Health systems continue to invest significant time and resources in designing, negotiating and implementing various types of partnerships and affiliations. The complexity of the partnership portfolio, the level of investment made, and changing business objectives all suggest that health system leaders should regularly evaluate existing and new partnerships to ensure that they're achieving their goals -- focusing specifically on structure, process and outcomes.
A new white paper from The Chartis Group, "Are Your Partnerships Achieving Your Goals," attempts to provide a strategic framework for health system executives to evaluate their partnership strategy.
"Maintaining a diversified partnership portfolio has become a core skill set and business model used by leading health systems to support critical elements of their strategy," said Chris Regan, Chartis director and co-author of the paper. "The level of investment and dependency placed on partnerships requires health system leaders to regularly evaluate existing partnerships in the context of changing market conditions and their evolving strategy."
WHAT'S THE IMPACT
Specifically, the paper provides a five-step process for the evaluation of health system partnerships.
The first is to profile the existing partnership for evaluation. The elements that will be profiled will depend on the nature, duration and objectives of the partnership. At a minimum, the profile should include a summary of the strategic rationale and goals for the partnership; the specific terms, conditions and commitments made, and the status of each; progress to date in relation to the overall goals and specific quantitative and qualitative metrics established to gauge the success of the partnership; an evaluation of the respective contributions to date and satisfaction levels with relationships between and among the partners; and a summary evaluation of the success of the partnership.
The second step is to reassess the current and projected market environment. The organizations involved should determine where competitive vulnerabilities exist and what it will take to be successful in the future. The assessment should take into account projected changes in demographics, socioeconomic conditions, physician provider requirements, payer model and pricing reforms, consumer expectations and evolving technologies, among other factors.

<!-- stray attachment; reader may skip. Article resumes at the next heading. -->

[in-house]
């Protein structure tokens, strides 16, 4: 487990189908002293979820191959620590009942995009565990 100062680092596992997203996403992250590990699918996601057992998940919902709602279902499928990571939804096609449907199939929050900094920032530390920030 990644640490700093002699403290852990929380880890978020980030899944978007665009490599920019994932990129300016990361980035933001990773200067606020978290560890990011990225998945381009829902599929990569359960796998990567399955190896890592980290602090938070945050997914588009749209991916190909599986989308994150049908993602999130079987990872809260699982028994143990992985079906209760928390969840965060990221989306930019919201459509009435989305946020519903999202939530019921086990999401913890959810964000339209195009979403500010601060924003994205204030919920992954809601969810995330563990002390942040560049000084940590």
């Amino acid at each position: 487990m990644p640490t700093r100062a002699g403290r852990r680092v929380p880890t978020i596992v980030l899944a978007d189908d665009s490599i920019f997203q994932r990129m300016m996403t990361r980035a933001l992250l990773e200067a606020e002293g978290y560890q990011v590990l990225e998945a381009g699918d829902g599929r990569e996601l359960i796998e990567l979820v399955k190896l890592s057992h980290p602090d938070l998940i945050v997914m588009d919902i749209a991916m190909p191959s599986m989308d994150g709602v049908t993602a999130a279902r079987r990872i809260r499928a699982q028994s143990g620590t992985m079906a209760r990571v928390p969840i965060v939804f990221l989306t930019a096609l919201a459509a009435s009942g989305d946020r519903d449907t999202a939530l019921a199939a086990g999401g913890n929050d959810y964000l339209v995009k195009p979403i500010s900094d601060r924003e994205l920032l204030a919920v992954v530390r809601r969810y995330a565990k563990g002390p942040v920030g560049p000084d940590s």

Step three is to refresh the organizational goals and objectives, and re-evaluate existing partnerships. Based on the information gleaned from step two, leadership should summarize its overall assessment of the partnership's performance and update the goals and criteria for the partnership's future success.
Next, based on those results, leadership should consider ways the partnership can evolve. Alternative structural or operational approaches may be appropriate; a different governance or management model could better align the partners' interests.
The fifth and final step is to define the preferred path forward, then act on it. In cases where changes are desired, it's important to identify the next steps in a timely manner. Even if the decision is to stay the course with modified objectives, the organization should reaffirm the current partnership model and course of action. A plan of action should specify the timing and resources required for any recommended changes in the partnership models or strategies.
THE LARGER TREND
Even though M&A activity has slowed in recent quarters, health professionals don't expect the slowdown to last, anticipating more consolidation activity in the year to come. In 2018, Definitive Healthcare, which provides data and intelligence to healthcare providers, tracked 803 mergers and acquisitions and 858 affiliation and partnership announcements, and it expects the trend to continue.